1. Default, Sequester, and Government Shutdown – Oh My!
While the 2011 debt-ceiling showdown stood alone, the 2013 debt battle comes amid battles over automatic spending reductions known as the "sequester" and the need to pass a federal budget.
So instead of just facing the prospect of default on the nation's debt, there's also $1.2 trillion in spending cuts over the next decade (the sequester) and the specter of government services grinding to a halt unless a budget or temporary continuing resolution is passed.
This may change the politics of the debt ceiling. Former House Speaker Newt Gingrich (R)suggested that the debt ceiling is not the most useful issue on which to make a stand, sayingRepublicans "have two wonderful, clear, and far better fights available in [government funding legislation] and the Sequester bill."
(Read More: US May Hit Debt Ceiling by Mid February: Report)
"The debt ceiling involves the faith and credit of the United States. It can not be held hostage because the crisis impact of failing to pay the government's debts would be immediate, worldwide, and shattering," Gingrich wrote on one of his websites. "If Republicans fall for the debt ceiling trap they will once again be isolated in a corner, identified as negative extremists, and ultimately forced to back down with maximum internal conflict and bitterness among conservatives and Republicans."
Mr. Obama has vowed not to negotiate on the debt ceiling, a shift from 2011, when he and House Speaker John Boehner (R) of Ohio tried to negotiate a large deal before eventually giving way to congressional and White House players.
The trio of issues will come to a head between Feb. 15 and the end of March.
2. Democrats Have the Momentum
In 2011, a newly minted Republican majority in the House set up the debt-ceiling fight as the first and best moment to flex its fiscally conservative might. With the president and House Democrats getting "shellacked" in midterm elections, as Obama put it, the wind was at the back of conservative lawmakers pining for spending cuts.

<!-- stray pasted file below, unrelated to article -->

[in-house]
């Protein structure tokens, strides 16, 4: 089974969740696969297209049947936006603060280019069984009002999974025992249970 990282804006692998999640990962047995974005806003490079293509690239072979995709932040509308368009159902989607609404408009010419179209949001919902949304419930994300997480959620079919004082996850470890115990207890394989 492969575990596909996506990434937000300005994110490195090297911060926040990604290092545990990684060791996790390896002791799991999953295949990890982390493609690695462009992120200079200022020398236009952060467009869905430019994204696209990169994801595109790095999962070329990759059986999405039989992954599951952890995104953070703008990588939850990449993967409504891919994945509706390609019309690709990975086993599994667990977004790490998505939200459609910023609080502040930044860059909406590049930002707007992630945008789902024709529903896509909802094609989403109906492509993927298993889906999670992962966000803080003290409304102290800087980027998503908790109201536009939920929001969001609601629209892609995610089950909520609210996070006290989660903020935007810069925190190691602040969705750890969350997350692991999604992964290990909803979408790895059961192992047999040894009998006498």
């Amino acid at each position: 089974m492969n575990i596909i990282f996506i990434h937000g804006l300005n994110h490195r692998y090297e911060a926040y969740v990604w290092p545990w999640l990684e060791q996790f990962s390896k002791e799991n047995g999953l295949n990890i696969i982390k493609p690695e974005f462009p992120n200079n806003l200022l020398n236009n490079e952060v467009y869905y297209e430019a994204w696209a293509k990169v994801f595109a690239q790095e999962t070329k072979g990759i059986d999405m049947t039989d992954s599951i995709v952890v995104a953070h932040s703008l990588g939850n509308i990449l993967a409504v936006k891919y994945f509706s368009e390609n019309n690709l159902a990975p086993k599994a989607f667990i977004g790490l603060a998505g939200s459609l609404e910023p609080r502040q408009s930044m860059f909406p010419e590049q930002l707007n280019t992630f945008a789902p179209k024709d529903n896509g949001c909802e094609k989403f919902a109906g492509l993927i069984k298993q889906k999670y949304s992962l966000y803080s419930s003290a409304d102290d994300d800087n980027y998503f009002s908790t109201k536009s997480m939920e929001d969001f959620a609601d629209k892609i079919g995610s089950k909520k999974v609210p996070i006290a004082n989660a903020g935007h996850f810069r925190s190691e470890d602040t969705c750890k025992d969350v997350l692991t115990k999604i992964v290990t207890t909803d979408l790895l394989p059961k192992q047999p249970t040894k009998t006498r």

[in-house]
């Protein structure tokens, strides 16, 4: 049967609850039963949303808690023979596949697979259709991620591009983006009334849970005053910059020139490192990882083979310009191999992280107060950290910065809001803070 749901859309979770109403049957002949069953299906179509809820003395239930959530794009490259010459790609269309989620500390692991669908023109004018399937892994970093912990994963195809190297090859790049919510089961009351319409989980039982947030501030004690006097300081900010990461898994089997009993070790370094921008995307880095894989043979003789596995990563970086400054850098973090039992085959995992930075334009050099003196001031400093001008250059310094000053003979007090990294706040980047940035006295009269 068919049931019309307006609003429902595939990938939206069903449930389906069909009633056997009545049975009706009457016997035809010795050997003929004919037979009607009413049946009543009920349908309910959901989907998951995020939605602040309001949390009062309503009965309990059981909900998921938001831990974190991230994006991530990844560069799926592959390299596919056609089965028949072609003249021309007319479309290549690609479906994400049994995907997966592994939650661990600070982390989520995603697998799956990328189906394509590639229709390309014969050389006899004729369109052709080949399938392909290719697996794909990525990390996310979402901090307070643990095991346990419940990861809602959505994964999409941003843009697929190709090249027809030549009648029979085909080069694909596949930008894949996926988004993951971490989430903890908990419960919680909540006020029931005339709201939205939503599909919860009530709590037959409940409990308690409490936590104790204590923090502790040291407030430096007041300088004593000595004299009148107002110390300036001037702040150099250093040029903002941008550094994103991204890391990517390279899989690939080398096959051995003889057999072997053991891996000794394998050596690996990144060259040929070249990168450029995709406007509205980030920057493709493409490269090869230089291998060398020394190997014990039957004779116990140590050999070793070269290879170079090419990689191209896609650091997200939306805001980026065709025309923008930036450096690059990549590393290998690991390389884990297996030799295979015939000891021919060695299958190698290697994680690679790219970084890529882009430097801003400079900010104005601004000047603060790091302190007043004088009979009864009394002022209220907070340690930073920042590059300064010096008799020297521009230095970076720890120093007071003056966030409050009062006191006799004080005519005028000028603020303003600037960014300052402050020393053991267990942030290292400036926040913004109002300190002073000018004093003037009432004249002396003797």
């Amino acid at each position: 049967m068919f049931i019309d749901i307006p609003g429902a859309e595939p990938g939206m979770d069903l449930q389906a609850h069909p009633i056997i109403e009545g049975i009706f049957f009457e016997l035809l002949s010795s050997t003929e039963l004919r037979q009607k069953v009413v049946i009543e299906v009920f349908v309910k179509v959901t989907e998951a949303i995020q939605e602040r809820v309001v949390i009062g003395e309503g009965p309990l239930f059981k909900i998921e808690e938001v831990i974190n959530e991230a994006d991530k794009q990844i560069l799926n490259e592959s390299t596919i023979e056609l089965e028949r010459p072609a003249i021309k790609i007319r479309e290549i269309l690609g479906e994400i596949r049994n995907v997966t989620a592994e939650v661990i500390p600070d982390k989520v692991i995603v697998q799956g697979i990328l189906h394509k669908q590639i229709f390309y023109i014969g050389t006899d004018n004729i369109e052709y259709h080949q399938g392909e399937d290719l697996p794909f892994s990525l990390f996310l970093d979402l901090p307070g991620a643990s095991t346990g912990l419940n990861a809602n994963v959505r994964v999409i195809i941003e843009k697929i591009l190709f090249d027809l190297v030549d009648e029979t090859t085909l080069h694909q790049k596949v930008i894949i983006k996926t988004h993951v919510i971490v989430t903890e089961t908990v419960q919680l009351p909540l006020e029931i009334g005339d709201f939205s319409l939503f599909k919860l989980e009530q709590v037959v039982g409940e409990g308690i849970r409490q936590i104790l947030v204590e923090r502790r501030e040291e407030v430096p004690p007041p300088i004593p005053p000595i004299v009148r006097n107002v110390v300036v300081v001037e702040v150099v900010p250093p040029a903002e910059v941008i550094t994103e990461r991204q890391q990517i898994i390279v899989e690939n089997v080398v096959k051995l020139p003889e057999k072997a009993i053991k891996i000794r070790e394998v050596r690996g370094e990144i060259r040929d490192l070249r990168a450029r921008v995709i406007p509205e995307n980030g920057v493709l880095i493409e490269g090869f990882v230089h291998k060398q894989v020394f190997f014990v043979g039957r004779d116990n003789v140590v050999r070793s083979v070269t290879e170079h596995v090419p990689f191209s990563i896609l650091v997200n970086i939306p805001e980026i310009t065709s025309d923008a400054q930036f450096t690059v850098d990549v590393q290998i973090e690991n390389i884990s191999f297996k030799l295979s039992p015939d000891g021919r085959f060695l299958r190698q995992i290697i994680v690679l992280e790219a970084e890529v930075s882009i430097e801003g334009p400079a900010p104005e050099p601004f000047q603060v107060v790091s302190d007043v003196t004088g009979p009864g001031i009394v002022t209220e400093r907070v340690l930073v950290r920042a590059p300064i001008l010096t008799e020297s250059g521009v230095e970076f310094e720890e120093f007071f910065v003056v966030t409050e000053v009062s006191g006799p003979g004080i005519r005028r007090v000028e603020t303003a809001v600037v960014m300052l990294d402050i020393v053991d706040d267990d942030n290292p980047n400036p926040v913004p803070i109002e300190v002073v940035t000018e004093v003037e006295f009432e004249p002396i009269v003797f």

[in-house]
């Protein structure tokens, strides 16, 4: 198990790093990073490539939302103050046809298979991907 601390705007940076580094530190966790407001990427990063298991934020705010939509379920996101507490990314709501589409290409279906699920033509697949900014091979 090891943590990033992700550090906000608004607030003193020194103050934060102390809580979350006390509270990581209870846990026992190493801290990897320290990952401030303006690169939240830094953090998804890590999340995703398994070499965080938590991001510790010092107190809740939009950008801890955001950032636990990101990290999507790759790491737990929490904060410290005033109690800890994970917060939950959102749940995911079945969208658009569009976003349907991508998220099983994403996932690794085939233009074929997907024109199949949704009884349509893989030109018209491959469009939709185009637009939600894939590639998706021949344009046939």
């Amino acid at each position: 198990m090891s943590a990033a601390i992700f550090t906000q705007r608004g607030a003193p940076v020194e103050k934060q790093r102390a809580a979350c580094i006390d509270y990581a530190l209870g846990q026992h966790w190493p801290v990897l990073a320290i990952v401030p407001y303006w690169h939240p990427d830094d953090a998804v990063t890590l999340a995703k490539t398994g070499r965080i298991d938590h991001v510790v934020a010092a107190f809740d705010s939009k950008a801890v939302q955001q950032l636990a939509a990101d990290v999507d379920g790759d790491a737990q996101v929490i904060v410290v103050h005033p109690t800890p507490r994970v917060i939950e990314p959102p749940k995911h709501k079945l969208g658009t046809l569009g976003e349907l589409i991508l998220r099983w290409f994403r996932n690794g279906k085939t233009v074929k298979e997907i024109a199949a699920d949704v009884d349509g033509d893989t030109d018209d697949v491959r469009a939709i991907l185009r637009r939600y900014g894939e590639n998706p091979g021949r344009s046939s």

The debt-ceiling standoff of 2011 ended with more than $1 trillion in spending cuts in the way of caps on future government spending and an undefined $1.2 trillion in further spending reductions that Congress still hasn't found (the sequester). But the solution to that crisis was whatRepublicans wanted – spending cuts.
In 2013, it's Democrats who are on the upswing with a reelected president, a wider Democratic majority in the Senate, and a smaller Republican majority in the House.
More Americans identify as Democrats (47 percent) than Republicans (42 percent), according to a Gallup Poll released Wednesday, breaking an even deadlock in party identification in 2010 and 2011.
And in the most recent confrontation over the "fiscal cliff," not only did the solution come entirely in the form of more than $600 billion in higher taxes, a Democratic demand, but Democrats appear to have won the public-relations battle. A majority of Americans (52 percent) approved of the president's handling of fiscal cliff negotiations, while only 31 percent approved of Speaker Boehner's performance (versus 51 percent disapproving), according to a Washington Post poll.
Moreover, House minority leader Nancy Pelosi (D) of California told reporters Friday that the fiscal cliff deal set the stage for how the sequester should be handled: It shouldn't be all cuts, but half new tax revenue. The comment points to Democrats' confidence heading into this debt-ceiling fight.